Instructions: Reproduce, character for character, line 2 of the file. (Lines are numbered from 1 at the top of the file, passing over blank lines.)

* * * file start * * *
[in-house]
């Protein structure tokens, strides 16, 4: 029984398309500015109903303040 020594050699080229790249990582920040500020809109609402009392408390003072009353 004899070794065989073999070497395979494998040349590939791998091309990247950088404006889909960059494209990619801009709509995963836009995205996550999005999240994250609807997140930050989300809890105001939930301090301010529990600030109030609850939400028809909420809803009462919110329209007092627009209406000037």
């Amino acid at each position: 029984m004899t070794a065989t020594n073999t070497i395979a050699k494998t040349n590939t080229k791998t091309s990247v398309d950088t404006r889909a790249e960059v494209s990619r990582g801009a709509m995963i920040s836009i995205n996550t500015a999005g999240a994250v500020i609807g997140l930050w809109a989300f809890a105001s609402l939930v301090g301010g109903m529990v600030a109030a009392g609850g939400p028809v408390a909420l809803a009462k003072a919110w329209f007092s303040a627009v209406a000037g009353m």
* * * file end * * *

């Protein structure tokens, strides 16, 4: 029984398309500015109903303040 020594050699080229790249990582920040500020809109609402009392408390003072009353 004899070794065989073999070497395979494998040349590939791998091309990247950088404006889909960059494209990619801009709509995963836009995205996550999005999240994250609807997140930050989300809890105001939930301090301010529990600030109030609850939400028809909420809803009462919110329209007092627009209406000037």